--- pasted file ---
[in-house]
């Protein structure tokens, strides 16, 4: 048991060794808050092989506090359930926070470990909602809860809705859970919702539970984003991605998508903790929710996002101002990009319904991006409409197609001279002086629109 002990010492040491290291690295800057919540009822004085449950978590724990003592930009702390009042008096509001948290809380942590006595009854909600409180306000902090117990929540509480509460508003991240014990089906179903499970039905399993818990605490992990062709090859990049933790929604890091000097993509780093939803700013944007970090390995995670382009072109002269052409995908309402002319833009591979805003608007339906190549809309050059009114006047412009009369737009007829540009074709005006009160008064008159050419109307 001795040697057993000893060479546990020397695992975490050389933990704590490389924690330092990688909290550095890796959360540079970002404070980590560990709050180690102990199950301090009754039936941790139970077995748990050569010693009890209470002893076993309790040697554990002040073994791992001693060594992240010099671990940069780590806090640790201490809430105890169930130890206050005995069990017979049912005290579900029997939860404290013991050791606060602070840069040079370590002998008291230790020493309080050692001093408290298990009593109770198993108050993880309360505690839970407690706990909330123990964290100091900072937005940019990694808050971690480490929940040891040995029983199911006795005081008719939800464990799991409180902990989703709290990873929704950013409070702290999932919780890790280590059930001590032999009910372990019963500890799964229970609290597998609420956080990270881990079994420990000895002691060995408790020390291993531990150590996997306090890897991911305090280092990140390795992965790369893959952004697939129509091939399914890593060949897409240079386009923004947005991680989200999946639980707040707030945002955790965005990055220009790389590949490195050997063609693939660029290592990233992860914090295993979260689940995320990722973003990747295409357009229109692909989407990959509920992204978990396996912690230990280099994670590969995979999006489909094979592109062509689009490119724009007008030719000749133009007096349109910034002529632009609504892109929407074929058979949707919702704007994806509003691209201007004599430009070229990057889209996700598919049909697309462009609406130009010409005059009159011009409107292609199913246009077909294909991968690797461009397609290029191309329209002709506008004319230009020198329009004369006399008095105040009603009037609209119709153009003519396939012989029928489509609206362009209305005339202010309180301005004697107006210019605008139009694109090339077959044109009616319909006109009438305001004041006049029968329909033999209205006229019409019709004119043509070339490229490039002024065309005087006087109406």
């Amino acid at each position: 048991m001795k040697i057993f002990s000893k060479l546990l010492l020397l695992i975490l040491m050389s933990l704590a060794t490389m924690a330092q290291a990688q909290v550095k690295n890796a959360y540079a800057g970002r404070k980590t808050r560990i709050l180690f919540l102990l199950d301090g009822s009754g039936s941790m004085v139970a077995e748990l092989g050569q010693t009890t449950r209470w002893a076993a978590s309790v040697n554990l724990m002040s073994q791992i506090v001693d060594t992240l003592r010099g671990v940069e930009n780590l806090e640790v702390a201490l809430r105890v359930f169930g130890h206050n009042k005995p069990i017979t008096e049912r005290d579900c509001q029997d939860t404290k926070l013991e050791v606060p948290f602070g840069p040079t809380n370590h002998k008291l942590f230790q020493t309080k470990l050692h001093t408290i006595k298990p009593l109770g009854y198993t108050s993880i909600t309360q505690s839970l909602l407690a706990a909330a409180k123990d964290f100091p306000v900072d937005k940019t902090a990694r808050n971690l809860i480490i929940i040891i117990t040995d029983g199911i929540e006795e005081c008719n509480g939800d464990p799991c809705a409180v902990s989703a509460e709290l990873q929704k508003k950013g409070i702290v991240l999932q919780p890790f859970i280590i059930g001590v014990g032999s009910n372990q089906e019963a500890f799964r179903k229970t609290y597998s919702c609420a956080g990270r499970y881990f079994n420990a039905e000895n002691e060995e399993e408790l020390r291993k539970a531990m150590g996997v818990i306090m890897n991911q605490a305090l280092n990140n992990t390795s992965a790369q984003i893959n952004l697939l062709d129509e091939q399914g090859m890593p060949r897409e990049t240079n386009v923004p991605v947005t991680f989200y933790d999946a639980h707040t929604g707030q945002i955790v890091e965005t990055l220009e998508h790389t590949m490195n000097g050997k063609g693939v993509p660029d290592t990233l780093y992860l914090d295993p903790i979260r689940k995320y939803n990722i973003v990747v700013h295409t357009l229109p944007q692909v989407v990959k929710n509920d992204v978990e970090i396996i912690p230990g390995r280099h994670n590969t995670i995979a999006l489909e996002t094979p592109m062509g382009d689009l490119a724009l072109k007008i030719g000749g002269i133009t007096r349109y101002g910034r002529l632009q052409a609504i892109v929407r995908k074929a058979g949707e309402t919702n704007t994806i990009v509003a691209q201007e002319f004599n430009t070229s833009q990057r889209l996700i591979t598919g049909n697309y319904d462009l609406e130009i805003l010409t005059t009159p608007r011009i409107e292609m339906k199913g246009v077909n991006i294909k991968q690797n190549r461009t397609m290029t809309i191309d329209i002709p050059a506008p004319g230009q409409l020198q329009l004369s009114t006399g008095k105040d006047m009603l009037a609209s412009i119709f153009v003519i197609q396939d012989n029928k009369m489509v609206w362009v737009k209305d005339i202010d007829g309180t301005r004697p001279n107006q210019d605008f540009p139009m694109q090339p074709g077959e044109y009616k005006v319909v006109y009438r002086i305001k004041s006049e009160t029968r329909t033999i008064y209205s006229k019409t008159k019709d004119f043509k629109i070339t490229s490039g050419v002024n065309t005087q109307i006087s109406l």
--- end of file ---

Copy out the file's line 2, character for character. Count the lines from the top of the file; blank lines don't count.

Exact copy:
């Protein structure tokens, strides 16, 4: 048991060794808050092989506090359930926070470990909602809860809705859970919702539970984003991605998508903790929710996002101002990009319904991006409409197609001279002086629109 002990010492040491290291690295800057919540009822004085449950978590724990003592930009702390009042008096509001948290809380942590006595009854909600409180306000902090117990929540509480509460508003991240014990089906179903499970039905399993818990605490992990062709090859990049933790929604890091000097993509780093939803700013944007970090390995995670382009072109002269052409995908309402002319833009591979805003608007339906190549809309050059009114006047412009009369737009007829540009074709005006009160008064008159050419109307 001795040697057993000893060479546990020397695992975490050389933990704590490389924690330092990688909290550095890796959360540079970002404070980590560990709050180690102990199950301090009754039936941790139970077995748990050569010693009890209470002893076993309790040697554990002040073994791992001693060594992240010099671990940069780590806090640790201490809430105890169930130890206050005995069990017979049912005290579900029997939860404290013991050791606060602070840069040079370590002998008291230790020493309080050692001093408290298990009593109770198993108050993880309360505690839970407690706990909330123990964290100091900072937005940019990694808050971690480490929940040891040995029983199911006795005081008719939800464990799991409180902990989703709290990873929704950013409070702290999932919780890790280590059930001590032999009910372990019963500890799964229970609290597998609420956080990270881990079994420990000895002691060995408790020390291993531990150590996997306090890897991911305090280092990140390795992965790369893959952004697939129509091939399914890593060949897409240079386009923004947005991680989200999946639980707040707030945002955790965005990055220009790389590949490195050997063609693939660029290592990233992860914090295993979260689940995320990722973003990747295409357009229109692909989407990959509920992204978990396996912690230990280099994670590969995979999006489909094979592109062509689009490119724009007008030719000749133009007096349109910034002529632009609504892109929407074929058979949707919702704007994806509003691209201007004599430009070229990057889209996700598919049909697309462009609406130009010409005059009159011009409107292609199913246009077909294909991968690797461009397609290029191309329209002709506008004319230009020198329009004369006399008095105040009603009037609209119709153009003519396939012989029928489509609206362009209305005339202010309180301005004697107006210019605008139009694109090339077959044109009616319909006109009438305001004041006049029968329909033999209205006229019409019709004119043509070339490229490039002024065309005087006087109406």